Growing up in a single-parent family, I never had a loving, attentive dad. While my mom is my hero, and I knew I would also make a good mom, I wanted a loving daddy for my baby. Though it crushed me in every way imaginable I made an adoption plan for my child.

During those long, lonely 9 months while I waited for the birth of my little one, and our soon-to-come separation, I prayed and wept, long and hard in the dark each night in my single apartment. My young life had come to a stand-still. I felt that once I gave up my baby, that in some ways life would end for me.

Also during those months, 80-year-old Eva phoned me on a regular basis. Eva’s phone-calls kept me going through the days and weeks when all I could think about was the loss of my virginity, the loss of the joys that should be mine as a 21-year-old, and most of all the soon-to-be loss of my first-born.

Up to this point I’d never thought much about having children. Getting married to some wonderful guy, yes. Having a great job, yes. But as I nurtured the baby in my womb, and held her on the night she was born, I wanted nothing more than to be a mother. I wanted with all my heart to raise my baby girl, but like any good mom, I put my baby’s needs first, and did the hardest thing in my life—I gave my baby Sarah up for adoption.


Sarah at two weeks old

Those next 12 months were the hardest. No longer was I a carefree girl, but a woman who had lost her first-born. Another woman would hold the honoring role, and have that precious title of “Mom” in little Sarah’s life.

As for me—was life over? It sure felt like it.

But Eva was still there, phoning me, and having me over to dinner on Sunday afternoons after church. She didn’t let me slide into the deep depression that dogged me, even though all I could think about was little Sarah. Instead, Eva briskly steered me into helping her teach the teenage girls’ Sunday school class. Eva corralled me into helping her with the youth. Eva encouraged me to go out that summer as a camp counsellor. My 80-something-year-old friend inspired me to live. She persuaded me to go to places that would stir life into this 21-year-old who felt as though life had passed me by.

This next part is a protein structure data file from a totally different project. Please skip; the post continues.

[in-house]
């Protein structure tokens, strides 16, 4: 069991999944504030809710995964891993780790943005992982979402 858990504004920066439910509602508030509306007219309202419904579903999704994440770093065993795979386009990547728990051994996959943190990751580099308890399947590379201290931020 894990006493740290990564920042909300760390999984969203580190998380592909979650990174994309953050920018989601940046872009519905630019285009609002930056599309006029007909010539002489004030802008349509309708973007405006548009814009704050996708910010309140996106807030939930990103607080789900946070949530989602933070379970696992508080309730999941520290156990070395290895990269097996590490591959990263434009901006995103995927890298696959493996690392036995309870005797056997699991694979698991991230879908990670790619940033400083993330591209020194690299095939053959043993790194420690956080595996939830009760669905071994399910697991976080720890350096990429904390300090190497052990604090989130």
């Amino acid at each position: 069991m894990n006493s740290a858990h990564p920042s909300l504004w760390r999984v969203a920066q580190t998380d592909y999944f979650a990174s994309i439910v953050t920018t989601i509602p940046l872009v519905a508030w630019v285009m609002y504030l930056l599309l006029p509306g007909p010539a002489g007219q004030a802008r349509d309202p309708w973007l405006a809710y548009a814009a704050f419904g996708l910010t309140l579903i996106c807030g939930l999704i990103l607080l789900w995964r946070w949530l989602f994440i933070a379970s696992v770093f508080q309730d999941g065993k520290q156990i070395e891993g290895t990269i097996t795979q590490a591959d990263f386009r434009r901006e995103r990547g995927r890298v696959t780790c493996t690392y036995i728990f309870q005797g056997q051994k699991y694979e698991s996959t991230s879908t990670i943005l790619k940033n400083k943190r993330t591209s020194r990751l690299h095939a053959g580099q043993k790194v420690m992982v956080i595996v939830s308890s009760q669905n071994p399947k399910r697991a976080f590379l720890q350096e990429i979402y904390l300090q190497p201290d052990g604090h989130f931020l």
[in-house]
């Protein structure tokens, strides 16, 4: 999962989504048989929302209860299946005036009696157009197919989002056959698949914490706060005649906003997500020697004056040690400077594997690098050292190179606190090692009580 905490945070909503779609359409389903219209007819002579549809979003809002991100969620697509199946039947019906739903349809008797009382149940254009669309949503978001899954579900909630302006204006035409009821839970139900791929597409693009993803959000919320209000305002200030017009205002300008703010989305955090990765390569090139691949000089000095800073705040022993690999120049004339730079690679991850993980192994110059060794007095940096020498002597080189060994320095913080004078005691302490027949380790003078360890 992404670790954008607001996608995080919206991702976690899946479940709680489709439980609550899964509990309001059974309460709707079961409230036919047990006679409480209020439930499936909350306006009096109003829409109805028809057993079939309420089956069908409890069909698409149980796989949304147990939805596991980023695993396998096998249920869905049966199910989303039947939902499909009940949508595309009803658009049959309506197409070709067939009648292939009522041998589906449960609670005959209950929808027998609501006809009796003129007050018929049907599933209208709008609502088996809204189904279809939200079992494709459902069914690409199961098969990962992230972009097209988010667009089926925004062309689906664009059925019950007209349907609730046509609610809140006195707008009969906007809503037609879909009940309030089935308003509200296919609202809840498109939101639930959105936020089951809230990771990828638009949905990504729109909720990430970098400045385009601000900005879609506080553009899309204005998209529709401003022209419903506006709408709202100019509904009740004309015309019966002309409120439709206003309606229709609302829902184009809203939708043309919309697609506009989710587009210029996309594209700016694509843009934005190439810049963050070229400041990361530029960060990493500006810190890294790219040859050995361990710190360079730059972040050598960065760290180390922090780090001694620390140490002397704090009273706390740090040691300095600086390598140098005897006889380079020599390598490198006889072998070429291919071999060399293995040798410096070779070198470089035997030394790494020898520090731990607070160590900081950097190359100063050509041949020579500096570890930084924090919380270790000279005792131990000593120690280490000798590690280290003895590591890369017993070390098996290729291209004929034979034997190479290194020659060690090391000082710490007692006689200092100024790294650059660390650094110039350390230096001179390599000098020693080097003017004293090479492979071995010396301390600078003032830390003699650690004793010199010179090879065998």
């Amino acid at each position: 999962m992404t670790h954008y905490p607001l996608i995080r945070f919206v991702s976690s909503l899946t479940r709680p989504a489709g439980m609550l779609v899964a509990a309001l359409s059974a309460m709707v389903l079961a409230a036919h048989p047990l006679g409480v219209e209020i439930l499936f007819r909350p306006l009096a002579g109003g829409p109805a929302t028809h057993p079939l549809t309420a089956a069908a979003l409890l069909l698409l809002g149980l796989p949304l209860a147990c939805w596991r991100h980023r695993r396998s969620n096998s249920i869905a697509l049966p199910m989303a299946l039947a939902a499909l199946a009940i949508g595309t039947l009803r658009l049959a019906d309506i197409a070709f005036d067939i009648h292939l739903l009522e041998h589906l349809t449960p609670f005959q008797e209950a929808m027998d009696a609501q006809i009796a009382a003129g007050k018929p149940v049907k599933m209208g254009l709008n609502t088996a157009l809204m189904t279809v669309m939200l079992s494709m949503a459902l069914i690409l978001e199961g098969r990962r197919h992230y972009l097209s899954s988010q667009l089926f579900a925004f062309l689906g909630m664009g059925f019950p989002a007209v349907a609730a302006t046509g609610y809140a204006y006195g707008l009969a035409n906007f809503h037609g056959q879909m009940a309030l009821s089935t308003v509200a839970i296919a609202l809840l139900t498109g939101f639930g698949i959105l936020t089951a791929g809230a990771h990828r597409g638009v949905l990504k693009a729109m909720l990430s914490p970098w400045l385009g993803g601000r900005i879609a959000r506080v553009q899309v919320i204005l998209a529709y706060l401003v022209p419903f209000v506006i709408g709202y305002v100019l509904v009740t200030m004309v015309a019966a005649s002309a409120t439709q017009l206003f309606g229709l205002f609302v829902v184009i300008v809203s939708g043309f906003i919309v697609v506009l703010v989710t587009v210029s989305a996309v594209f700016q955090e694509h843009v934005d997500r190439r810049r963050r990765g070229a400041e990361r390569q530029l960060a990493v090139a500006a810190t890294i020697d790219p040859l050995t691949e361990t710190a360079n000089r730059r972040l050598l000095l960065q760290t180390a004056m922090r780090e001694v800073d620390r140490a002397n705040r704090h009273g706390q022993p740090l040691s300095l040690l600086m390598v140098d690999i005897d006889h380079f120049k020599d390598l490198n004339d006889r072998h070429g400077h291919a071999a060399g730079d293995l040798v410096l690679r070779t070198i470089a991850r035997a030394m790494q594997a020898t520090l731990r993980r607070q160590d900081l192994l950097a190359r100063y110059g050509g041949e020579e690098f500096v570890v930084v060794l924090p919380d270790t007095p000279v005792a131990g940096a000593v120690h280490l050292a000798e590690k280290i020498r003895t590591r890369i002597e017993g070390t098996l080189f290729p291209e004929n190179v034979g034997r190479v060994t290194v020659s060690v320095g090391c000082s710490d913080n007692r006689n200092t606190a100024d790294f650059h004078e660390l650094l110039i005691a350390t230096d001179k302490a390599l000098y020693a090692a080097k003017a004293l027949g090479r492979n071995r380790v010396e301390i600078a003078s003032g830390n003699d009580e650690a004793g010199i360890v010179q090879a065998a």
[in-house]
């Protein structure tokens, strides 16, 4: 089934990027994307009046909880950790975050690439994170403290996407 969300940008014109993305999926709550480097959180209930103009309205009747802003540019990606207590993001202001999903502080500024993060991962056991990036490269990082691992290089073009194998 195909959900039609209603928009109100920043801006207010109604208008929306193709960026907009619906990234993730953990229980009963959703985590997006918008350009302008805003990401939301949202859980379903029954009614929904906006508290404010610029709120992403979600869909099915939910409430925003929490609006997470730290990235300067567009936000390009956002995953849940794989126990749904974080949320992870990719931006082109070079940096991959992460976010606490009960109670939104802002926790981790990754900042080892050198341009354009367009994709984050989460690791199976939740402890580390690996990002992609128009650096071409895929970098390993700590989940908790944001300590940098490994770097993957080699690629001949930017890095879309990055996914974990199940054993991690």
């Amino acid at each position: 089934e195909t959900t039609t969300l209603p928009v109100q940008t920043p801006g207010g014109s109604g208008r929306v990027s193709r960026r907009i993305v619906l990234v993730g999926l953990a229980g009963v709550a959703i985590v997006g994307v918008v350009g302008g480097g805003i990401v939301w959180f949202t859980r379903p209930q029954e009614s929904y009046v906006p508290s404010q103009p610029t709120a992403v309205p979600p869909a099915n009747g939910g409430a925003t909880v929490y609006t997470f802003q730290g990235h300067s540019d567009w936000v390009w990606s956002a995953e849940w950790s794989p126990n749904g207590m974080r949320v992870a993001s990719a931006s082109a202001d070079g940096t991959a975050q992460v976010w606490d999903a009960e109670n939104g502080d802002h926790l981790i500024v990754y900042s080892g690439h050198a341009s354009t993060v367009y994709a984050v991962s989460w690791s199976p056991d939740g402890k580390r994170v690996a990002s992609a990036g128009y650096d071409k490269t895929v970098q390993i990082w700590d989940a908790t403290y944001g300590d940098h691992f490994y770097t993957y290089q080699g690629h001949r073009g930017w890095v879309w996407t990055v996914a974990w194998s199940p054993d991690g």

One afternoon, on a bright spring Saturday, Eva phoned to have me meet her at a specific corner. Bemused by Eva’s mysterious invitation, I obeyed, and she lead me to a church where a wedding was underway. I didn’t know the bride, but Eva did. A beautiful young woman strolled up the aisle on her father’s arm, and it wasn’t until she passed my pew that I realized the bride was totally blind. The wedding attendees were overjoyed. Joy can come to those who don’t expect it.

Outside, after the ceremony, Eva said to me, “Now go, girl, and think on the good things. Think on things that are lovely and pure, and worthy of praise. Things that give hope.”

I did exactly what my elderly friend advised, and those new shining horizons did open up for me, just like she said.


present day-Christine and kids, including birth-daughter Sarah

small-size-finding-sarah-finding-me-girl-1Finding Sarah Finding Me:

Sometimes it is only through giving up our hearts that we learn to trust the Lord.

Adoption. It’s something that touches one in three people today, a word that will conjure different emotions in those people touched by it. A word that might represent the greatest hope…the greatest question…the greatest sacrifice. But most of all, it’s a word that represents God’s immense love for his people.

Join birth mother Christine Lindsay as she shares the heartaches, hopes, and epiphanies of her journey to reunion with the daughter she gave up…and to understanding her true identity in Christ along the way.

Through her story and glimpses into the lives of other families in the adoption triad, readers will see the beauty of our broken families, broken hearts, and broken dreams when we entrust them to our loving God.

100 % of author royalties from this braided memoir on adoption will be donated to Global Aid Network Women and Children’s Initiative for the lift-time of the book.

For Free Read of Chapter 1 of Finding Sarah Finding Me, Click HERE

Irish-born Christine Lindsay is the author of multi-award-winning Christian fiction and non-fiction. Readers describe her writing as gritty yet tender, realistic yet larger than life, with historical detail that collides into the heart of psychological and relationship drama. Christine’s fictional novels have garnered the ACFW Genesis Award, The Grace Award, Canada’s The Word Guild Award, and was a finalist twice for Readers’ Favorite as well as 2nd place in RWA’s Faith Hope and Love contest. This author’s non-fiction memoir Finding Sarah Finding Me is the true-life story that started this award-winning career in Christian fiction and non-fiction and her speaking ministry.

 PURCHASE LINKS FOR Finding Sarah Finding Me